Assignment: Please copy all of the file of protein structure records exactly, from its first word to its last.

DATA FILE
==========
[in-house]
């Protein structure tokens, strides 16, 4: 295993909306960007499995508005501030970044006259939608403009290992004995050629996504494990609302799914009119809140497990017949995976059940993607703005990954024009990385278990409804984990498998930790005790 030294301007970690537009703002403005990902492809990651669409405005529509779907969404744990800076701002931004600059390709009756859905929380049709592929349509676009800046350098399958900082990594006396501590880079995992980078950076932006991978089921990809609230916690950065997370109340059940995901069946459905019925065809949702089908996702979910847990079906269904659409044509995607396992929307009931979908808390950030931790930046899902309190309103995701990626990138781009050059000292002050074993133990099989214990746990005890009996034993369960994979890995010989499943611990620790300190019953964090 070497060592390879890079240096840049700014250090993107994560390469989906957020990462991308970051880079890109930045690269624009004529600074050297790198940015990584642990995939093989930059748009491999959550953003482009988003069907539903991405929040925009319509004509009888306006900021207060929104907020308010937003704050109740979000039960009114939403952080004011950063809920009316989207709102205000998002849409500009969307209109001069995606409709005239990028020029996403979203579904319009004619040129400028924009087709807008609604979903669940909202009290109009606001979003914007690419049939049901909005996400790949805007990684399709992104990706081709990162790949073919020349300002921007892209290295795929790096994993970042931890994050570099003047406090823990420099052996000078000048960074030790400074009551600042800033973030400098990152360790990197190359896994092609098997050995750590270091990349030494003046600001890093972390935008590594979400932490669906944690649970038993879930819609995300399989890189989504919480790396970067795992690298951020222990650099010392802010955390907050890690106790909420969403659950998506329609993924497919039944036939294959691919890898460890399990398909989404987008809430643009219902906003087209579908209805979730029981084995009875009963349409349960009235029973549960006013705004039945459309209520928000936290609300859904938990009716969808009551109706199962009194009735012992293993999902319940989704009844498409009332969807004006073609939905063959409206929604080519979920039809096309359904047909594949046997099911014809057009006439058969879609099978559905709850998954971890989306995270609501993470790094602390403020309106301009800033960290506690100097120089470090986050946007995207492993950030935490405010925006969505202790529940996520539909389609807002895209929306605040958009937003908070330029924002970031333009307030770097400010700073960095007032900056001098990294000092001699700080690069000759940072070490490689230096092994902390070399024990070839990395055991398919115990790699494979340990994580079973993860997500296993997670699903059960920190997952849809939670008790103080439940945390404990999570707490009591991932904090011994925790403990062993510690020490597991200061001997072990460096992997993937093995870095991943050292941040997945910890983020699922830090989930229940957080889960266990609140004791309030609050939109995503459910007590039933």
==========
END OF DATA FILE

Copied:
[in-house]
């Protein structure tokens, strides 16, 4: 295993909306960007499995508005501030970044006259939608403009290992004995050629996504494990609302799914009119809140497990017949995976059940993607703005990954024009990385278990409804984990498998930790005790 030294301007970690537009703002403005990902492809990651669409405005529509779907969404744990800076701002931004600059390709009756859905929380049709592929349509676009800046350098399958900082990594006396501590880079995992980078950076932006991978089921990809609230916690950065997370109340059940995901069946459905019925065809949702089908996702979910847990079906269904659409044509995607396992929307009931979908808390950030931790930046899902309190309103995701990626990138781009050059000292002050074993133990099989214990746990005890009996034993369960994979890995010989499943611990620790300190019953964090 070497060592390879890079240096840049700014250090993107994560390469989906957020990462991308970051880079890109930045690269624009004529600074050297790198940015990584642990995939093989930059748009491999959550953003482009988003069907539903991405929040925009319509004509009888306006900021207060929104907020308010937003704050109740979000039960009114939403952080004011950063809920009316989207709102205000998002849409500009969307209109001069995606409709005239990028020029996403979203579904319009004619040129400028924009087709807008609604979903669940909202009290109009606001979003914007690419049939049901909005996400790949805007990684399709992104990706081709990162790949073919020349300002921007892209290295795929790096994993970042931890994050570099003047406090823990420099052996000078000048960074030790400074009551600042800033973030400098990152360790990197190359896994092609098997050995750590270091990349030494003046600001890093972390935008590594979400932490669906944690649970038993879930819609995300399989890189989504919480790396970067795992690298951020222990650099010392802010955390907050890690106790909420969403659950998506329609993924497919039944036939294959691919890898460890399990398909989404987008809430643009219902906003087209579908209805979730029981084995009875009963349409349960009235029973549960006013705004039945459309209520928000936290609300859904938990009716969808009551109706199962009194009735012992293993999902319940989704009844498409009332969807004006073609939905063959409206929604080519979920039809096309359904047909594949046997099911014809057009006439058969879609099978559905709850998954971890989306995270609501993470790094602390403020309106301009800033960290506690100097120089470090986050946007995207492993950030935490405010925006969505202790529940996520539909389609807002895209929306605040958009937003908070330029924002970031333009307030770097400010700073960095007032900056001098990294000092001699700080690069000759940072070490490689230096092994902390070399024990070839990395055991398919115990790699494979340990994580079973993860997500296993997670699903059960920190997952849809939670008790103080439940945390404990999570707490009591991932904090011994925790403990062993510690020490597991200061001997072990460096992997993937093995870095991943050292941040997945910890983020699922830090989930229940957080889960266990609140004791309030609050939109995503459910007590039933």